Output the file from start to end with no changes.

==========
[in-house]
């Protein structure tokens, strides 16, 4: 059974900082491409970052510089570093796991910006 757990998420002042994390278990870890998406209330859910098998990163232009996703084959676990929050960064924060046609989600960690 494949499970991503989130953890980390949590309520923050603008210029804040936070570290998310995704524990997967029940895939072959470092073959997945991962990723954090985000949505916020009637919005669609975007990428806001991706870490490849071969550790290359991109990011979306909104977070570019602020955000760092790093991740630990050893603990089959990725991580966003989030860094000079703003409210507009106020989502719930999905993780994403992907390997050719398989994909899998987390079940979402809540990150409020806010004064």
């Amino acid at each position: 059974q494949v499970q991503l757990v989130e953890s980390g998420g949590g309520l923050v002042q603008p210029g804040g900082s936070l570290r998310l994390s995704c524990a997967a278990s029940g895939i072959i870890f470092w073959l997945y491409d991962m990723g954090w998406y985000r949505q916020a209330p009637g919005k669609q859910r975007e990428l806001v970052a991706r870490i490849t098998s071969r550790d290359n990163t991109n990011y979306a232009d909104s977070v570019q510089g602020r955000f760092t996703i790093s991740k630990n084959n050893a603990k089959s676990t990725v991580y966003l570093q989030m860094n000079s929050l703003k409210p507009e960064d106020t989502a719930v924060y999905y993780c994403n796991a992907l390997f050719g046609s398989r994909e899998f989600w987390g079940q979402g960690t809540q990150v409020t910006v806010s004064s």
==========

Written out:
[in-house]
């Protein structure tokens, strides 16, 4: 059974900082491409970052510089570093796991910006 757990998420002042994390278990870890998406209330859910098998990163232009996703084959676990929050960064924060046609989600960690 494949499970991503989130953890980390949590309520923050603008210029804040936070570290998310995704524990997967029940895939072959470092073959997945991962990723954090985000949505916020009637919005669609975007990428806001991706870490490849071969550790290359991109990011979306909104977070570019602020955000760092790093991740630990050893603990089959990725991580966003989030860094000079703003409210507009106020989502719930999905993780994403992907390997050719398989994909899998987390079940979402809540990150409020806010004064």
């Amino acid at each position: 059974q494949v499970q991503l757990v989130e953890s980390g998420g949590g309520l923050v002042q603008p210029g804040g900082s936070l570290r998310l994390s995704c524990a997967a278990s029940g895939i072959i870890f470092w073959l997945y491409d991962m990723g954090w998406y985000r949505q916020a209330p009637g919005k669609q859910r975007e990428l806001v970052a991706r870490i490849t098998s071969r550790d290359n990163t991109n990011y979306a232009d909104s977070v570019q510089g602020r955000f760092t996703i790093s991740k630990n084959n050893a603990k089959s676990t990725v991580y966003l570093q989030m860094n000079s929050l703003k409210p507009e960064d106020t989502a719930v924060y999905y993780c994403n796991a992907l390997f050719g046609s398989r994909e899998f989600w987390g079940q979402g960690t809540q990150v409020t910006v806010s004064s």